CEOs swear by the peer groups they are in. The big question is….are they still finding relevance? There is no doubt that the CEOs in any given group are interesting. But at what point are the meaningful discussions pushed aside for comfortable, social interaction. CEOs may be reluctant to share what is really going on because ‘opening your kimono’ creates a great deal of vulnerability. Discussions often become more superficial than intended and the original value is lost.
What then, is the secret sauce? A CEO knows who he or she respects and wants to be associated with that peer group. And there is something to be said for a peer “support group” because CEOs have few confidantes. But sometimes comfort breeds complacency, and the very networking group that was supposed to build your leadership skills, network and company operations, has fallen into more of a social meet-up.
That’s where we begin—an honest look at your current peer group. Use these 7 signs to candidly evaluate if your peer group still has relevance:
1. You’ve grown fraternal/sororal.
Your group feels more like a ‘good old boy or girl network’—comfortable and familiar.
2. There’s no pain, hence no gain.
At the end of the day, you question what you get out of the experience and if it will propel you and your company to make changes.
3. Retreading of issues.
People don’t seem to follow the advice they are given, and yet they talk about the ‘same old, same old’ at each meeting.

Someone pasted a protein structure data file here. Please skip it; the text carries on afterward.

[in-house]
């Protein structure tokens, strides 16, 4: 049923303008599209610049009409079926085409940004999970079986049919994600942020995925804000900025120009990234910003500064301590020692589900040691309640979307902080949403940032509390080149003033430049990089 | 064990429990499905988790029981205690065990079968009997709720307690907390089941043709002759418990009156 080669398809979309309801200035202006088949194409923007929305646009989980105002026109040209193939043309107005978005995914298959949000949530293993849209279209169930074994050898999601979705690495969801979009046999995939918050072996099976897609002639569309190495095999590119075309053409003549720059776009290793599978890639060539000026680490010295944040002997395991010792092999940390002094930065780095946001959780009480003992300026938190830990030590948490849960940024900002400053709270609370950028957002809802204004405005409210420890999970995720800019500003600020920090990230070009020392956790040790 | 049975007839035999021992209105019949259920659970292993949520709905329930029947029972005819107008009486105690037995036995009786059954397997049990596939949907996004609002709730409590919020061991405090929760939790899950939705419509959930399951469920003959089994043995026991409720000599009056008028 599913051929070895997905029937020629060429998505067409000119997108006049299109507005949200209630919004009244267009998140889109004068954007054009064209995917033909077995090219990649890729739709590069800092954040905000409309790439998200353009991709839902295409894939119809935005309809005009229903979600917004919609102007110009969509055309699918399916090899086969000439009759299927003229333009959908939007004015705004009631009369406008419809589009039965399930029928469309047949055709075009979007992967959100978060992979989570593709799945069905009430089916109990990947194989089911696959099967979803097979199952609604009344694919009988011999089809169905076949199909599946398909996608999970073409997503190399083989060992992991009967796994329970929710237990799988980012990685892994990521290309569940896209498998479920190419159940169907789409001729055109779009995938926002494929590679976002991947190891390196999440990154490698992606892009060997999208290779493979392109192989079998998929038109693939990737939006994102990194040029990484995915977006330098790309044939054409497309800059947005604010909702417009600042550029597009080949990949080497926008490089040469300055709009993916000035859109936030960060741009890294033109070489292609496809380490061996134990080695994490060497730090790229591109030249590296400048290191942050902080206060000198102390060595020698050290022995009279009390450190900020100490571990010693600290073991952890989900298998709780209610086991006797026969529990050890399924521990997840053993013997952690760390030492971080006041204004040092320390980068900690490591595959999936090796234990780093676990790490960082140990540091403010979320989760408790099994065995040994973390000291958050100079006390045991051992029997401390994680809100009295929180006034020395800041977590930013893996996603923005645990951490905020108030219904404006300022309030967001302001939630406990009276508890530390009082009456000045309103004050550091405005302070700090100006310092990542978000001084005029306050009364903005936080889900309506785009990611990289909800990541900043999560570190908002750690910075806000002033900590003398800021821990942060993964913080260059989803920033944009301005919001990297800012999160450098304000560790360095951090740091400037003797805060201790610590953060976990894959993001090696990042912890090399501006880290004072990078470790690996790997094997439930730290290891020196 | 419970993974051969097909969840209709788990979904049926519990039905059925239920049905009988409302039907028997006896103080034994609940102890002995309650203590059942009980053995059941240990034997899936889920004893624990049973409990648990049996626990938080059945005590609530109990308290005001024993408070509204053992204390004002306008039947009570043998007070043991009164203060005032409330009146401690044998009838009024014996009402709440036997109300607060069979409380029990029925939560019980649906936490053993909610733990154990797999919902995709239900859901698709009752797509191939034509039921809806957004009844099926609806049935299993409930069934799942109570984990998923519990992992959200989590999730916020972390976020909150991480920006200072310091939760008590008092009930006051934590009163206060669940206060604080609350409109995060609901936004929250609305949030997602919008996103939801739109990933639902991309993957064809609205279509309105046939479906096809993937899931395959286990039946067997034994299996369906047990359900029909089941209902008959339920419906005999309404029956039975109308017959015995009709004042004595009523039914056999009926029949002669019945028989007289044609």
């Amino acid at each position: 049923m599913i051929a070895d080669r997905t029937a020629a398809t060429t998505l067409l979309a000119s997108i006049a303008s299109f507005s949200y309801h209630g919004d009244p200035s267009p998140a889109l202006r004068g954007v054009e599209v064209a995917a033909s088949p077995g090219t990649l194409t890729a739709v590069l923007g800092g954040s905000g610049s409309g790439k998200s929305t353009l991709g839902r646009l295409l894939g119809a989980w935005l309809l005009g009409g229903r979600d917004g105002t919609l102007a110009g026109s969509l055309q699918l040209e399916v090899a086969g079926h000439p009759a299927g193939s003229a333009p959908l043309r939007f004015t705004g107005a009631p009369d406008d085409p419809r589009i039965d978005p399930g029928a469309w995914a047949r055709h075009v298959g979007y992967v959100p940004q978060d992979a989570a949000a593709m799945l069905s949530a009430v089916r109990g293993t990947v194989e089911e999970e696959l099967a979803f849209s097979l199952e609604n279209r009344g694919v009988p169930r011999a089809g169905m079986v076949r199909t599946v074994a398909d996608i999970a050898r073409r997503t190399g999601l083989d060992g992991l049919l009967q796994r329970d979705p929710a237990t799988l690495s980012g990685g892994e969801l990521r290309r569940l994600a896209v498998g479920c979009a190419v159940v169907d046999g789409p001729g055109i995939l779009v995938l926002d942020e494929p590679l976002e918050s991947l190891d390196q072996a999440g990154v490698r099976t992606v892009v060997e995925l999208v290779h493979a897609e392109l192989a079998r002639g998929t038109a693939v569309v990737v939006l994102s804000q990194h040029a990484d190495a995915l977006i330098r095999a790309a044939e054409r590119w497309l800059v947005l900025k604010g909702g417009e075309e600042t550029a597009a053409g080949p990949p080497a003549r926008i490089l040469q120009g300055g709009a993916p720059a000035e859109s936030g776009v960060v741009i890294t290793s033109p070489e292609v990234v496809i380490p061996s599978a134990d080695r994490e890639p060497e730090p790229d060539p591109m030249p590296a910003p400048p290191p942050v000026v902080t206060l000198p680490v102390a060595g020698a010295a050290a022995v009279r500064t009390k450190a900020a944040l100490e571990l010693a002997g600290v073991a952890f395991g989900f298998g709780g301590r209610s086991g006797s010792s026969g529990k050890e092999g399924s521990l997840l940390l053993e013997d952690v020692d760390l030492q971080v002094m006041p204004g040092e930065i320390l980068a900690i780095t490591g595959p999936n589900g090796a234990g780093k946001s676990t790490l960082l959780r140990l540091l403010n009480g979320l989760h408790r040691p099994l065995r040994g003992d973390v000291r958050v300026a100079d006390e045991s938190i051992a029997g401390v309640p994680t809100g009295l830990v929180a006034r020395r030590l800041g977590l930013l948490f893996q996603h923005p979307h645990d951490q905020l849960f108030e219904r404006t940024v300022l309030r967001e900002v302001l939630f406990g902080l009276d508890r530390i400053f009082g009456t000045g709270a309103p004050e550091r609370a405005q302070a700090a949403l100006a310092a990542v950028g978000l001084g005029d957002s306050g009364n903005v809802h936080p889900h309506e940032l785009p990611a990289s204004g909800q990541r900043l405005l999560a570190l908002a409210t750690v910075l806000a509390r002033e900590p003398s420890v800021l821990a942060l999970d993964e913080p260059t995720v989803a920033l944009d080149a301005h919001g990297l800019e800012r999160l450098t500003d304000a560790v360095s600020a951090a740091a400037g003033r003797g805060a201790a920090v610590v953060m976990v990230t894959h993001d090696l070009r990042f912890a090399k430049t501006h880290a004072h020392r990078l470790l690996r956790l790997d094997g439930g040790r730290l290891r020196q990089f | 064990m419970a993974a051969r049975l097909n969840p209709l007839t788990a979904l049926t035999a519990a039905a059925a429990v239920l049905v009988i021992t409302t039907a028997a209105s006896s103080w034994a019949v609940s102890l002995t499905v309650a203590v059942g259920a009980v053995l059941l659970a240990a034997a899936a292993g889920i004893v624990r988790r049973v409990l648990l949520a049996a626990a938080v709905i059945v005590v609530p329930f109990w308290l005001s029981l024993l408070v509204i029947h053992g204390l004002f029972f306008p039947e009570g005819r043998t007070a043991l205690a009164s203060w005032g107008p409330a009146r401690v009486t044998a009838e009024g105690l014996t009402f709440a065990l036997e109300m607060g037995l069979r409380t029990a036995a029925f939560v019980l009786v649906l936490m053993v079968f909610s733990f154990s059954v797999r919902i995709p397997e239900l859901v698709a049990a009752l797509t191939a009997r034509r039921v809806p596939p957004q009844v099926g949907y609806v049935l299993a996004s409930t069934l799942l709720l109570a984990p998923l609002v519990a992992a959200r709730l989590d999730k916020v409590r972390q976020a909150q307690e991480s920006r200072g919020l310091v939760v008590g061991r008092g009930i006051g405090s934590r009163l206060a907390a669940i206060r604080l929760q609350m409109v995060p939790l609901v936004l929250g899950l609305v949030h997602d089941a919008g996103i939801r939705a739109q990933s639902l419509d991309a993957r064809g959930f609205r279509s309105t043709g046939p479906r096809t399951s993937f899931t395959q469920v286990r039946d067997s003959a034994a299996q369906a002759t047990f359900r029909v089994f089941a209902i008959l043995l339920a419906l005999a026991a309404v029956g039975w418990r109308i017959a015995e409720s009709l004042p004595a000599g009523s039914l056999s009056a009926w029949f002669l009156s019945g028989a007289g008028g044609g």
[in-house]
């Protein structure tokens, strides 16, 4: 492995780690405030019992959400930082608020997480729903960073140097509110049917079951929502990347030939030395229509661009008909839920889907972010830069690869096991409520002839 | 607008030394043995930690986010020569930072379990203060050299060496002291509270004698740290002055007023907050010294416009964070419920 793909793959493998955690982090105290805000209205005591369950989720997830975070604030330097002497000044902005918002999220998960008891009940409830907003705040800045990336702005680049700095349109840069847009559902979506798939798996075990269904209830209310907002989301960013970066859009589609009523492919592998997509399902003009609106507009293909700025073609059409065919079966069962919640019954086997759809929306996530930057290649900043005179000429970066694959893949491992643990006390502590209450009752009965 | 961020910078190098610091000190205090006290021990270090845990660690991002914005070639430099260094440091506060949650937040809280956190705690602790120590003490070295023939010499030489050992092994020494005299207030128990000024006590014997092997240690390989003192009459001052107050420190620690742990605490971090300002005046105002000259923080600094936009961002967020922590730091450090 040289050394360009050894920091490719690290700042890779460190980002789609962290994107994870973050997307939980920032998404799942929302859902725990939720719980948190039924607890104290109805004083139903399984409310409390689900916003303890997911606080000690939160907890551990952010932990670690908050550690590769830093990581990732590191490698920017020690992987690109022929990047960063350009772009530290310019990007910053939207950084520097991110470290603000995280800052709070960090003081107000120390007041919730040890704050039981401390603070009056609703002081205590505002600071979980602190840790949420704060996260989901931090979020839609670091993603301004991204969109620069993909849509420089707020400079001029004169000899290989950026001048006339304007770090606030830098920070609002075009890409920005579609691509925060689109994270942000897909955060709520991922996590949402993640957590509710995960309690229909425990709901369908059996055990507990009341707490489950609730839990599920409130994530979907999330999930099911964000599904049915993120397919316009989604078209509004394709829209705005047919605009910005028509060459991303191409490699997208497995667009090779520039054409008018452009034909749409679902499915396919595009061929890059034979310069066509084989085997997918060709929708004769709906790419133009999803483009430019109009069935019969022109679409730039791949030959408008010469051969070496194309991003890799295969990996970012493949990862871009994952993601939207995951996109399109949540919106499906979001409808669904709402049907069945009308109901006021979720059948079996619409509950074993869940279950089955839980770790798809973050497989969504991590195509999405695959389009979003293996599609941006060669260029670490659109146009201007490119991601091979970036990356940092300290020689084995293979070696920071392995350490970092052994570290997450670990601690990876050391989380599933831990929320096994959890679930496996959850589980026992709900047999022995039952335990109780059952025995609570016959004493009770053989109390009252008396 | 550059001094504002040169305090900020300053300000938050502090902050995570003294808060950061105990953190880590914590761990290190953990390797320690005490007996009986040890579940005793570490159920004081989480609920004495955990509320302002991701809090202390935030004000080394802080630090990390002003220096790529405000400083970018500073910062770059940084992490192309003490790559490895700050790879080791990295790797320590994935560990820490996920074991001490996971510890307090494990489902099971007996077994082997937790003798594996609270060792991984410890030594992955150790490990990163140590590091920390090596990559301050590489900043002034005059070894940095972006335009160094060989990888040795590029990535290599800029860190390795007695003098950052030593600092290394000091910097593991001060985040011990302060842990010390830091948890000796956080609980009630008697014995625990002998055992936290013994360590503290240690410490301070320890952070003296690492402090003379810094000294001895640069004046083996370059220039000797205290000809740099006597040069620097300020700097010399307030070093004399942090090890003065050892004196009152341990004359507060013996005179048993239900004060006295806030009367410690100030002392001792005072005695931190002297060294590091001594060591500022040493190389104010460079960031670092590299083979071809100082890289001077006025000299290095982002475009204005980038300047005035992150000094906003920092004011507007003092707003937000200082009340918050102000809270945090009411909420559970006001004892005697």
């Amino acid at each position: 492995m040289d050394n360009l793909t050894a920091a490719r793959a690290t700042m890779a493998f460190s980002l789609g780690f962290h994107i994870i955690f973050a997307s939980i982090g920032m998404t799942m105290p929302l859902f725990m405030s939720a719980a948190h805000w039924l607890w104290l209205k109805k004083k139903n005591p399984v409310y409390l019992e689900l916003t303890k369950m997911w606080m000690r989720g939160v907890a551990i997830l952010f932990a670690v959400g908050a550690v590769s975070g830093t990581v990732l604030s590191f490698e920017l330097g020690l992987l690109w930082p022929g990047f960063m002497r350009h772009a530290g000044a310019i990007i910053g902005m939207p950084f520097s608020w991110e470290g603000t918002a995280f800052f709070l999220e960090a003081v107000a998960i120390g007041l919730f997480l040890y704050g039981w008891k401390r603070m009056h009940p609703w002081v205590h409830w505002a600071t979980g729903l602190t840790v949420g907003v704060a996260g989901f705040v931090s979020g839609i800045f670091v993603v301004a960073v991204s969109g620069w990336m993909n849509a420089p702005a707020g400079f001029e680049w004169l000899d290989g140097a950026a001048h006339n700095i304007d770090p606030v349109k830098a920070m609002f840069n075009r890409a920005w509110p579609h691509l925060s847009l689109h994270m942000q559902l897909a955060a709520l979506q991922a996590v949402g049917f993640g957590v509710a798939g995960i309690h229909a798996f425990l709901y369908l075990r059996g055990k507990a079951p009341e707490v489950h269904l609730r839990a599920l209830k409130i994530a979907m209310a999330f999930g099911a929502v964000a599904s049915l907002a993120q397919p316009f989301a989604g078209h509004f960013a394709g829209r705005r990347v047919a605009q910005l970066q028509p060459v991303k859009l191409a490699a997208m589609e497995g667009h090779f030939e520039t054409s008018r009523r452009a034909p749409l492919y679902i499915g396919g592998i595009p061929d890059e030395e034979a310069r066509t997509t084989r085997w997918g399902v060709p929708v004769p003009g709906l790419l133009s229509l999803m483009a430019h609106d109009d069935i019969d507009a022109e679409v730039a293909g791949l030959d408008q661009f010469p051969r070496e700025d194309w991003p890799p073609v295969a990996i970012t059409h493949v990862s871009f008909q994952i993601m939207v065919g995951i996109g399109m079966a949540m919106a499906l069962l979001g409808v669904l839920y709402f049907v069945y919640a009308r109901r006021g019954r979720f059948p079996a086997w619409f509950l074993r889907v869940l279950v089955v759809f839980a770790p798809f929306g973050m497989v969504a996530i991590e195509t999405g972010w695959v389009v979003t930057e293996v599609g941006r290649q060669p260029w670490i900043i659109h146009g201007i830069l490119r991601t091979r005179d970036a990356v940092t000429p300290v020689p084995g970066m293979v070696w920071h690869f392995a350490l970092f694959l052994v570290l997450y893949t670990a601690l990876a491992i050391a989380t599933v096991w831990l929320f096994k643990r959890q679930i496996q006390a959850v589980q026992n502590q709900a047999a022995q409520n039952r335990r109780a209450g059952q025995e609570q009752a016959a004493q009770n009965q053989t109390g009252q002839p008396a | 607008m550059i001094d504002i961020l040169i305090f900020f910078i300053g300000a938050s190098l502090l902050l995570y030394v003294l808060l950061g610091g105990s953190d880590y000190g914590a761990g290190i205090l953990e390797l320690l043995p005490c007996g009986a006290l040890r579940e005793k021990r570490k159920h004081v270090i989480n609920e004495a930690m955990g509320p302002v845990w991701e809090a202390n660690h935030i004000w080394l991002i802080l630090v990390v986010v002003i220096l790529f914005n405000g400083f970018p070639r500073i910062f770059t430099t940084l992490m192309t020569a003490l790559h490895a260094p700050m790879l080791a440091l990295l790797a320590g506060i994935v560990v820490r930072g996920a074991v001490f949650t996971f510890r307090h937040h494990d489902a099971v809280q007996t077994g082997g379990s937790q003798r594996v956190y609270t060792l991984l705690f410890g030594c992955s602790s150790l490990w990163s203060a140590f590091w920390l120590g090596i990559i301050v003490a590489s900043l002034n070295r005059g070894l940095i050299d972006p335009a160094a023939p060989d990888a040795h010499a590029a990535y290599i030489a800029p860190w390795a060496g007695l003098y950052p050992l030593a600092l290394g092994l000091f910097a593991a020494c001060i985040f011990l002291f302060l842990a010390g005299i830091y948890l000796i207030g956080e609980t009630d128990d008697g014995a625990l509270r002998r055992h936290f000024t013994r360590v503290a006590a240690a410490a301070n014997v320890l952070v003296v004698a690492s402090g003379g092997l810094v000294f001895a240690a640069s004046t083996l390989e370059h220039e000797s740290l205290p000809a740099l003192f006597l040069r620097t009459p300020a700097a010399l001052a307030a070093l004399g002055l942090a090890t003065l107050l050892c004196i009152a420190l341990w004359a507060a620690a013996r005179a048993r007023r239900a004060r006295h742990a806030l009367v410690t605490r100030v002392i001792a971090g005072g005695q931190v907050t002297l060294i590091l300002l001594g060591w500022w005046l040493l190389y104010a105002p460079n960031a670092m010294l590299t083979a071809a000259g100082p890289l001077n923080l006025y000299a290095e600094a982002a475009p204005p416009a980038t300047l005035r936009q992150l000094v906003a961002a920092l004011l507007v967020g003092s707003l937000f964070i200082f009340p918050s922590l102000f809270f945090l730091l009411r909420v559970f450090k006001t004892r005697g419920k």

4. Conflict and disagreement are non-existent.
No-one brings issues to the table—either because they are controversial or show leadership vulnerability.
5. No accountability.
You suspect you haven’t heard the whole story, but there is no challenge to go deeper and call group members out. Without a vested, third-party moderator, no one digs deeper and probes for more information and subsequent action.
6. Lack of member turnover.
It is hard to welcome newbies into a close-knit group. They don’t have history and don’t play by the rules established by the group—which means no new ideas or connections for you.
7. Members only share the good things.
We all want to hear about positive ways we can impact our businesses, but hearing about a potential landmine to avoid is just as helpful.
The trick is to build a sustainable peer group with a healthy dose of trust, a high level of commitment and a dash of conflict.
What do you think? Share your thoughts in the comments!